- Feature Links
- CRESA Emergency Management Blog
CRESA Emergency Management Blog
Friday, September, 22, 2023 - Nakia Creek After-Action Report (AAR)
Last October's Nakia Creek Fire brought about a wealth of lessons learned that proved to be fruitful in improving our response as both an agency and a community. See the final AAR here.
Tuesday, August 22, 2023 - Wildfire Response - Mapping
On the heels of the Jenny Creek fire while the topic is still fresh in our minds, there are a few things we would like to share about the CRESA role and response during a local (within Clark County) wildfire response, specifically one with evacuation zones present. We believe that the more that community understands about how emergencies are handled, the better we are at working collectively together to ensure a safer place for us all to enjoy living in. First of all let's talk about mapping.
When a large fire with immediate evacuations like the Jenny Creek Fire pops up, Emergency Management's first priority is to send out a Pubic Alert to the impacted evacuation zones as determined by and requested by the Incident Commander only. Our second priority is to get a map out to the public that shows the fire location and evacuation zones which features a search bar to enter your address as soon as possible. We learned from the Burnt Bridge Creek Fire in June and decided to adopt a process using Google My Maps. You likely saw this used as the first map link that was posted during the Jenny Creek Fire. It only has the capability to map a polygon and not a radius, so if the official initial shape chosen by the Incident Commander is a radius (often happens because it's fast), ours will look like a diamond (or an octagon as time allows), but the distances will be the same. The purpose is to get a fairly accurate visual out there for citizens to reference ASAP. We are able to get a map out very quickly this way and hope to post a link to it in tandem with the social media confirmations of a Public Alert sent as time allows.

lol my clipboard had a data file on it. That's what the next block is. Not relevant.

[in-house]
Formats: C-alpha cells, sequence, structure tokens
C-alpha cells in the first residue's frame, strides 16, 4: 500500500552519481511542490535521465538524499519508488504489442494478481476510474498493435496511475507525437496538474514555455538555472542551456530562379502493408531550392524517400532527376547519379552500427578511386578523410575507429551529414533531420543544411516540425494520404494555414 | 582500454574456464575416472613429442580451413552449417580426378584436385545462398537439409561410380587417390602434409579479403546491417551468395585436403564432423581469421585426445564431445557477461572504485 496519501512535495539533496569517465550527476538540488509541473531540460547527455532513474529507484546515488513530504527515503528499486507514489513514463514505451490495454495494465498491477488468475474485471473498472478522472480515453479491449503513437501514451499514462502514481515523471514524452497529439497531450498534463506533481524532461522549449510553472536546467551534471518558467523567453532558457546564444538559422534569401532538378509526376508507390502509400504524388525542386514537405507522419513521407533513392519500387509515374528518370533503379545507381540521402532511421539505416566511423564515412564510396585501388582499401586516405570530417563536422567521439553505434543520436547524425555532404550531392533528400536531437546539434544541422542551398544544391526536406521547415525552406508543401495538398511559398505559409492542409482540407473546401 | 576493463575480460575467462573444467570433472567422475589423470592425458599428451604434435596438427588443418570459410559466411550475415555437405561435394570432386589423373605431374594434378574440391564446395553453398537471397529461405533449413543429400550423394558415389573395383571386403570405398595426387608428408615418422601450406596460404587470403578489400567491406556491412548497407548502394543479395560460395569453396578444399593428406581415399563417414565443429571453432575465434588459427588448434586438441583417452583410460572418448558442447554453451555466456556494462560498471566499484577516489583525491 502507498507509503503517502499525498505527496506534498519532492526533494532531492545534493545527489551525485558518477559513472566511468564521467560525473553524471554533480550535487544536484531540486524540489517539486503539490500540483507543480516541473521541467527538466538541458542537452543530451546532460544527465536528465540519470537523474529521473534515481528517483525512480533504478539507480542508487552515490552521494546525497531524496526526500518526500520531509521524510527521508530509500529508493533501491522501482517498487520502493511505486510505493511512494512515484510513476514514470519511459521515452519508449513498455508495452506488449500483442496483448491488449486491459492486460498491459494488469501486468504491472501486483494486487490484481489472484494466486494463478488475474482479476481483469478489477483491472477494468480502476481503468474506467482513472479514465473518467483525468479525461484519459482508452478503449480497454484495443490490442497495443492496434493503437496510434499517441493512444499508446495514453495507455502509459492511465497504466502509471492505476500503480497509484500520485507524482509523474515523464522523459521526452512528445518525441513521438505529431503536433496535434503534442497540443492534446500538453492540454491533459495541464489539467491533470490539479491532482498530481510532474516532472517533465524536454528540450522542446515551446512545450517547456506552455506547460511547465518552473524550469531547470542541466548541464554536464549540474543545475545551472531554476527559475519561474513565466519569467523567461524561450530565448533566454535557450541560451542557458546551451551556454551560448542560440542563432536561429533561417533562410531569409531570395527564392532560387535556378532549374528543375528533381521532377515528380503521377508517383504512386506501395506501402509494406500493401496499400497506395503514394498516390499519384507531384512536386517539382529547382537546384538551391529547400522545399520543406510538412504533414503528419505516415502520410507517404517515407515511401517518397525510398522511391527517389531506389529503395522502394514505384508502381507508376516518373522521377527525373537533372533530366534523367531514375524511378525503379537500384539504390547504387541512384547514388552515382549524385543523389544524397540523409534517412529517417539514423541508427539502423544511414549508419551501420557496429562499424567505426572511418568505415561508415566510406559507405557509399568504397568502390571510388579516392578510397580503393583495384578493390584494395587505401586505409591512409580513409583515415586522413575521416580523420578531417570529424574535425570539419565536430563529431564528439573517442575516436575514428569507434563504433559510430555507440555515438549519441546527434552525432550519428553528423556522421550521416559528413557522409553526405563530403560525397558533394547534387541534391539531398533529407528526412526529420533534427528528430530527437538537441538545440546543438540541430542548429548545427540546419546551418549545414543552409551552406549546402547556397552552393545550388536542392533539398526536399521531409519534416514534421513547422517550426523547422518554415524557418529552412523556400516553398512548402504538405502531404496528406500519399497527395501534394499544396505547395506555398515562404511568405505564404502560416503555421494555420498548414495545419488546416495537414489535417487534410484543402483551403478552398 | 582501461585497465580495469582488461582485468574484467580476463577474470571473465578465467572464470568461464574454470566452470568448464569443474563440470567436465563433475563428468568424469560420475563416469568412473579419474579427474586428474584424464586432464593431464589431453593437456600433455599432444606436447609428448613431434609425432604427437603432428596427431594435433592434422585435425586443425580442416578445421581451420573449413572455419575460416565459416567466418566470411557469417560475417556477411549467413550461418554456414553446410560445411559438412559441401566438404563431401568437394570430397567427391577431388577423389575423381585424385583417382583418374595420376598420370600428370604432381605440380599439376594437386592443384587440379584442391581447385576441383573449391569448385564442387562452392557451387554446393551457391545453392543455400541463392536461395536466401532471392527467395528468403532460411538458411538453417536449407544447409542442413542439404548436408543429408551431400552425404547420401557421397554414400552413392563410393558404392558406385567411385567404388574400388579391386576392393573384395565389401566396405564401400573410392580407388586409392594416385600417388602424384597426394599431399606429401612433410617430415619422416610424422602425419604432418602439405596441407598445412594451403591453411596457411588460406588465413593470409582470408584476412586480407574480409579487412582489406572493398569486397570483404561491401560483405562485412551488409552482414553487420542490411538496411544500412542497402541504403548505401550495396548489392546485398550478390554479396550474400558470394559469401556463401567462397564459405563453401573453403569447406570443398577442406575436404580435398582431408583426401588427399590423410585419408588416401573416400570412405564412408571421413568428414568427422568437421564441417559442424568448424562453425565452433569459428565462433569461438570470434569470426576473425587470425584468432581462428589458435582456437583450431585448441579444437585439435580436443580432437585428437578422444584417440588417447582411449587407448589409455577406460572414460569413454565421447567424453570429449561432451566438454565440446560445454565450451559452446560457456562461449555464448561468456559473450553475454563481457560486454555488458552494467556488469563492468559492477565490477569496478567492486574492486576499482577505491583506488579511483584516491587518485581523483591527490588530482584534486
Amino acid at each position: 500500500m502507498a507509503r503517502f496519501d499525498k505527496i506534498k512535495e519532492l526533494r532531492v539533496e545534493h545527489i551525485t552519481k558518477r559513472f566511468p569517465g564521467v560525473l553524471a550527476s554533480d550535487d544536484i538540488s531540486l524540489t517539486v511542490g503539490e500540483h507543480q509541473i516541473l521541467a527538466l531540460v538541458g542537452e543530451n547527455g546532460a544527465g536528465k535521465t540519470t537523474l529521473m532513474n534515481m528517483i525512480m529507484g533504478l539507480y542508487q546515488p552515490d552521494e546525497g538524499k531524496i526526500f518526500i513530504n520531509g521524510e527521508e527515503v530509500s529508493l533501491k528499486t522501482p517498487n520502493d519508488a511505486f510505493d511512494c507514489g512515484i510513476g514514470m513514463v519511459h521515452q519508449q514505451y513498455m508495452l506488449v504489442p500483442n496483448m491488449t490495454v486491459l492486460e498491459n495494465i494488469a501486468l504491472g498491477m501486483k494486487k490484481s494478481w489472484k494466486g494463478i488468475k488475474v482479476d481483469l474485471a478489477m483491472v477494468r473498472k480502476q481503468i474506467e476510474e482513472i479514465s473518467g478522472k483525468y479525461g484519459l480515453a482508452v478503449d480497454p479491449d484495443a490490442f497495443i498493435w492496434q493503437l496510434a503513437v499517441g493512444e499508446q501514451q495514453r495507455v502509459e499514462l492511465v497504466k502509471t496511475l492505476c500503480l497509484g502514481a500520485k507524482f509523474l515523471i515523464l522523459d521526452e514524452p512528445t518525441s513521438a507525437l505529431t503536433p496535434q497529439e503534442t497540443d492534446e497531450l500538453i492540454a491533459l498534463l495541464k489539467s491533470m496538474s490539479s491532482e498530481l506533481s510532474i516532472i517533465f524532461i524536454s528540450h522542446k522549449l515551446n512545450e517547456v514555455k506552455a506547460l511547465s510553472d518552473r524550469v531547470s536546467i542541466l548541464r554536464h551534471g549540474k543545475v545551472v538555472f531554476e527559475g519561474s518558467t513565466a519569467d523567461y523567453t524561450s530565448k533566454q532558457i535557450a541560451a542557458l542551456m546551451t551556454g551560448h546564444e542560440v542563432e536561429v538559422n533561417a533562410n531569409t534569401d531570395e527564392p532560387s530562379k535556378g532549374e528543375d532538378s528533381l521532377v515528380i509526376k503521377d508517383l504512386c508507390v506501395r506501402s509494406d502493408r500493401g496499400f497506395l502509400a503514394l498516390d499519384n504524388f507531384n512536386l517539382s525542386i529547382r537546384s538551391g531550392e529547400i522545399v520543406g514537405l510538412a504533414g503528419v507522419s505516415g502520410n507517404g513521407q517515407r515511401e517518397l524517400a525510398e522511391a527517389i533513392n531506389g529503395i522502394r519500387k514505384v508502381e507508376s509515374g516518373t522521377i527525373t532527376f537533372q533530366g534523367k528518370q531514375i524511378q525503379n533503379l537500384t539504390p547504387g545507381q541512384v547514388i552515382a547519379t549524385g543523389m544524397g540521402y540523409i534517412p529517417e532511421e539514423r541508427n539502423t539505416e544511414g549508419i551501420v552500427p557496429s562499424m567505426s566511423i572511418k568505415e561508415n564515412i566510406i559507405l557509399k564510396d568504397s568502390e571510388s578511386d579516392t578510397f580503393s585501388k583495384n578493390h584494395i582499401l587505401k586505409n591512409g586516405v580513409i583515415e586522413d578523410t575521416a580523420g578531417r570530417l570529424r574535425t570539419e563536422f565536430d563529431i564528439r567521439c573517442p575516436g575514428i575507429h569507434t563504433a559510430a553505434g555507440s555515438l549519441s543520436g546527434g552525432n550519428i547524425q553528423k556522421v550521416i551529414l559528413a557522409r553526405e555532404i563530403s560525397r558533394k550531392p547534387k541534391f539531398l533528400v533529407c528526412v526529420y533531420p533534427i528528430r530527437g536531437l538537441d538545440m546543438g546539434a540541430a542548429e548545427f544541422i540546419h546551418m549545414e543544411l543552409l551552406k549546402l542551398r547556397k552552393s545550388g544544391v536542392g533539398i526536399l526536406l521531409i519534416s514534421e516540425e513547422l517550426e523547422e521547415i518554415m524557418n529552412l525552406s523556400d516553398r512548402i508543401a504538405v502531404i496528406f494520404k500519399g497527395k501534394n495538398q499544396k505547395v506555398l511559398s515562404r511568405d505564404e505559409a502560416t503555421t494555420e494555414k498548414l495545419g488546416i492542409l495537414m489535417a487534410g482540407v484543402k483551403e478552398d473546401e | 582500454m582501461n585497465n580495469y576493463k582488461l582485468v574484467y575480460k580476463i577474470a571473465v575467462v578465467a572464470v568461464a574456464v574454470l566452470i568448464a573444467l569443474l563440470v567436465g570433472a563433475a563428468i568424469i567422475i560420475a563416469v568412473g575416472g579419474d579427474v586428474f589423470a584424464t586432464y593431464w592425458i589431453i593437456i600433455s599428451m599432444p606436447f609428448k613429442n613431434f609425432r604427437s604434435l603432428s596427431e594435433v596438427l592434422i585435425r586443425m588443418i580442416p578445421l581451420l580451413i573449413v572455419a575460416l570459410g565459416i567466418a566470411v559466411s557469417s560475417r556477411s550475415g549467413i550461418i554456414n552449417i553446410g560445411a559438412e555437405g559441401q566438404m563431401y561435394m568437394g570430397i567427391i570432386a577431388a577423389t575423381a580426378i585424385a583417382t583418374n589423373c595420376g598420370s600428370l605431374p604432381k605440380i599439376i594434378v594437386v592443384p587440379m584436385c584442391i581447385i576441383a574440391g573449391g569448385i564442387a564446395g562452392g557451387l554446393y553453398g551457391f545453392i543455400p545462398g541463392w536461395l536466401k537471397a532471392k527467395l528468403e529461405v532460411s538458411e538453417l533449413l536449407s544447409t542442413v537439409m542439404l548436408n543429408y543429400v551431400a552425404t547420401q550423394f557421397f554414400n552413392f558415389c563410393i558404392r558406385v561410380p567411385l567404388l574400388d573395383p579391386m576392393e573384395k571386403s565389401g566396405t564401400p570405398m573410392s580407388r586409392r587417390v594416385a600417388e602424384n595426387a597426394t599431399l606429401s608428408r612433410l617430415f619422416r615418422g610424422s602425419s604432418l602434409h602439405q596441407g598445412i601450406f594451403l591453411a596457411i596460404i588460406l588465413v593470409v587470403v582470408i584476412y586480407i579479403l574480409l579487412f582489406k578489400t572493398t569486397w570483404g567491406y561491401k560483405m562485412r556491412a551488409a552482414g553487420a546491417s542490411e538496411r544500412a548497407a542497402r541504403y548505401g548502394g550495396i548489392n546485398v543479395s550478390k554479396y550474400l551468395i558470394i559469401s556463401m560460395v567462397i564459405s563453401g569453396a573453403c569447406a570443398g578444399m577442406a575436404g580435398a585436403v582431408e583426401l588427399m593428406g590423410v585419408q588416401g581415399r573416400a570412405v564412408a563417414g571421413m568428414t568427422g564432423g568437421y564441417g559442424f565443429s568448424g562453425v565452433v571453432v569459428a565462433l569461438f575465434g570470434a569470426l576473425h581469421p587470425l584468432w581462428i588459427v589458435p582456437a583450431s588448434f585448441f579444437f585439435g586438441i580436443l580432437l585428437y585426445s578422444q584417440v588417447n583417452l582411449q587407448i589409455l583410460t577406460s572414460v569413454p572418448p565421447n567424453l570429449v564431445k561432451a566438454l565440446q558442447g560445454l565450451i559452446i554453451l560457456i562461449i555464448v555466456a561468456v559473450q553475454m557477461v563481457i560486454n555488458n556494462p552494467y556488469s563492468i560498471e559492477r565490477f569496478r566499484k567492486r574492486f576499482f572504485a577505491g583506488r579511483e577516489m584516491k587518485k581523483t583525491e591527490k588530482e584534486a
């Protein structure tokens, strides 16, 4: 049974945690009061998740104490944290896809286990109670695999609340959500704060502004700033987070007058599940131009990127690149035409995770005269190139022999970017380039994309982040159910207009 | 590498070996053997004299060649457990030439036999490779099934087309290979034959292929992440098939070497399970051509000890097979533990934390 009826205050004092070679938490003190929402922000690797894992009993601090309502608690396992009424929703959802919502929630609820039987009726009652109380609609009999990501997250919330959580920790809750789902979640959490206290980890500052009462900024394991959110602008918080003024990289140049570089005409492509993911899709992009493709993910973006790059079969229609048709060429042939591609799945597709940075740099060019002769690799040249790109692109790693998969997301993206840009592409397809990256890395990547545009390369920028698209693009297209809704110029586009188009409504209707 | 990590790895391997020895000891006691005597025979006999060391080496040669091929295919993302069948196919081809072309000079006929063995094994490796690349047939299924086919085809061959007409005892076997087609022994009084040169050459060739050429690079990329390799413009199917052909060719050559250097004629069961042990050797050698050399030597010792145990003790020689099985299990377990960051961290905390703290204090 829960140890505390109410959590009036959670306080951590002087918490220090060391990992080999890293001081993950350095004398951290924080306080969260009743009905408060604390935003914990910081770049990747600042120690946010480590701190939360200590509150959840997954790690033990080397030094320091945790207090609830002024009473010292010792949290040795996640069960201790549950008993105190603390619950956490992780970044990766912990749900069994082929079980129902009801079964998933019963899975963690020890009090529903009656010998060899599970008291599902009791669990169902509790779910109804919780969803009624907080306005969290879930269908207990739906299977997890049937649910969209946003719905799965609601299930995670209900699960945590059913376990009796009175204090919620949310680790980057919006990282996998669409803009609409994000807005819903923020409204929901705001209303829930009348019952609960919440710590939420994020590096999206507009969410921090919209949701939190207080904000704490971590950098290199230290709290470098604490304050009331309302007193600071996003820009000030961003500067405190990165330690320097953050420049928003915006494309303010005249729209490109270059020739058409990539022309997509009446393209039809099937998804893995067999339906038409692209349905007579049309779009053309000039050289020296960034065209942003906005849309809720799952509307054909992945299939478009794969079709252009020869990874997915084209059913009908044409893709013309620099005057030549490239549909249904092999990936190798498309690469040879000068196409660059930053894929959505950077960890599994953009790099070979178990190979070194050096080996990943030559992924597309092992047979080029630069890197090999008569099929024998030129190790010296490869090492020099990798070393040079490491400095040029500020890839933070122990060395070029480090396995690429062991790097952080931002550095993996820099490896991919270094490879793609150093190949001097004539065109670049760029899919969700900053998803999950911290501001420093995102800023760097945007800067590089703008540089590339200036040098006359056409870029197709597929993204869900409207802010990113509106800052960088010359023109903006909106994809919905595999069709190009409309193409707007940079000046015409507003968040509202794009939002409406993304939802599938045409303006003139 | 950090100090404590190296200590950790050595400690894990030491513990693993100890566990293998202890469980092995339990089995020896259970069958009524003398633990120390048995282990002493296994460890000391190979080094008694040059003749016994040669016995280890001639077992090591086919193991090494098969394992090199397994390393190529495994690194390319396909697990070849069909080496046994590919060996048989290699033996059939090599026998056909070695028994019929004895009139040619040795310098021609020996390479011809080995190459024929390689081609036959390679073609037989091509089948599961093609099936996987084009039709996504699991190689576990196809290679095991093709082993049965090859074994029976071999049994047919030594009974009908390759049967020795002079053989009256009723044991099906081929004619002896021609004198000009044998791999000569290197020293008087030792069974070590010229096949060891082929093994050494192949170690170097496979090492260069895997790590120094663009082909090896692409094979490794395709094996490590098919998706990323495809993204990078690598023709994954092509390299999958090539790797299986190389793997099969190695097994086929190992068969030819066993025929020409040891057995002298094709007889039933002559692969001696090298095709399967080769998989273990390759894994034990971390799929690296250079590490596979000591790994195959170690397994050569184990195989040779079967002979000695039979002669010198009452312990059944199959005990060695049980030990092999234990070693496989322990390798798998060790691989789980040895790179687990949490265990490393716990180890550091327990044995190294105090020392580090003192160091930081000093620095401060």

However, please be aware - once the link is live, it is able to be constantly viewed by the public at the same time as the person updating it is editing it. While updates are being worked on, the link may not work either by not directing, or just sitting there "spinning." If this happens, wait a couple minutes and check back. This is a live tool being updated in a fluid situation. Please be patient and understand that we are doing everything we possibly can to make sure accurate information is being posted in a timely manner. Once the evacuation zones and shapes are refined and stabilized, Clark County GIS personnel will update the live fire map (https://rb.gy/p4pun) that is always available for viewing via a link on our website under the "Current Clark County Alerts" tab. This map is updated based off a live feed of the National Interagency Fire Center (nifc.org) database that show fire locations/names and more around the whole country. Once evacuation zones are entered into this map and the link is posted in an update for public awareness, the google My Maps link will be taken down to avoid the confusion of multiple maps. As with the My Maps link, the GIS Fire Map is updated while live, so the link may appear to be down for a spell there as well. Please be patient and check back if it isn't working. We are unsure exactly what the impact of tens of thousands of people trying to look at the same map at the same time is too, but it is likely that it can degrade performance and connectivity as well.